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Native American history and culture will be on full display in Harmar this weekend

| Saturday, June 8, 2013, 12:41 a.m.
Eric Felack | Valley News Dispatch
Dale 'White Panther' Fryer of New Cumberland, W. Va., holds his turtle club in his role as war chief of the Lenape People during setup of the Native American Gathering at the Syria Shrine in Harmar on Friday, June 7, 2013.

Native American history and culture will be on display in Harmar this weekend.

The first Western Pennsylvania Native American Association Native American Gathering begins at 11 a.m. Saturday at the Syria Shrine.

The gathering will be part celebration and part history lesson, according to its organizers.

“We want to be able to teach our culture to everyone who doesn't know it,” said Al Collins, whose Native American name is Coyoteheart. “We hope people have fun and learn.”

The gathering is being sponsored in conjunction with The Hillbilly Clan, a group within the Syria Shriners whose lone goal is to benefit the 22 Syria Shriners Children's Hospitals. “Normally, we don't charge anything for our functions, but we're charging $5 a carload for this,” said Collins, who is also a member of the Hillbilly Clan. “All the money goes to kids. That's why we're charging.”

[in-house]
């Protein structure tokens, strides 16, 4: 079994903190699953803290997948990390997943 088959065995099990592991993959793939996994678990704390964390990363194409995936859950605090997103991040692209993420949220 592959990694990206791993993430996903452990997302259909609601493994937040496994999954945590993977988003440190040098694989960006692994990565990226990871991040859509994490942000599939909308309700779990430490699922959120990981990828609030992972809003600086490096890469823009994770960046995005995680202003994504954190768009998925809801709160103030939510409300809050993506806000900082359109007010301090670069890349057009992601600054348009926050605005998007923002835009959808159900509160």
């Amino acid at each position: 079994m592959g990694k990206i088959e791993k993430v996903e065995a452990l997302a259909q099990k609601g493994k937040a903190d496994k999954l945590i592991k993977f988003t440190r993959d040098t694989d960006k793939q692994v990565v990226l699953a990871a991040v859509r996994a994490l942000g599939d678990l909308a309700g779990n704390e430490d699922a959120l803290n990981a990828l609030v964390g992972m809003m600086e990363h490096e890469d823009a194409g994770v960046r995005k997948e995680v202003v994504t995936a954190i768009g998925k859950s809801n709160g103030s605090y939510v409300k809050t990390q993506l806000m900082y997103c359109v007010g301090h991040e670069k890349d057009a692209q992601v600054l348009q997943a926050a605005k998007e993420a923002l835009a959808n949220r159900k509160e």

The event will run Saturday and Sunday, beginning each day with a Grand Entry and ending with a closing circle at 6 p.m.

“People can stay as long as they want after 6, but all the actual closing ceremony will take place then,” Collins said.

Folks who attend event will be entertained by drum circles, a Native American dance competition, food and craft booths and a traveling museum.

“It's a living museum,” said White Panther, a chief of the Lenape people, who travels the country with the museum. “It's set-up with artifacts from al over the East.”

One of White Panther's most prized artifacts is a tea block that he claims was in one of cases of tea thrown into Boston Harbor, at the Boston Tea Party in 1773.

White Panther said that he and other Native Americans will be in full regalia at the gathering.

“It's called regalia,” he said, pointing to his Native American clothing. “It's not a costume.

“When you wear a costume, you use it to disguise who you are,” he said. “Our regalia tells the story of who we are.”

For the members of the Hillbilly Clan, the gathering holds a deeper meaning.

“Anything we can do to help children, we're all for,” said Lou Azzolini, a member of the Hillbilly Clan. “We really appreciate this.

“We're 100 percent behind them, and are really glad they're here.”

Azzolini said he hopes the gathering shows unity, not only between the two different organizations, but among everyone.

“No one's above each other,” he said. “There has to be respect.”

R.A. Monti is a freelance writer.

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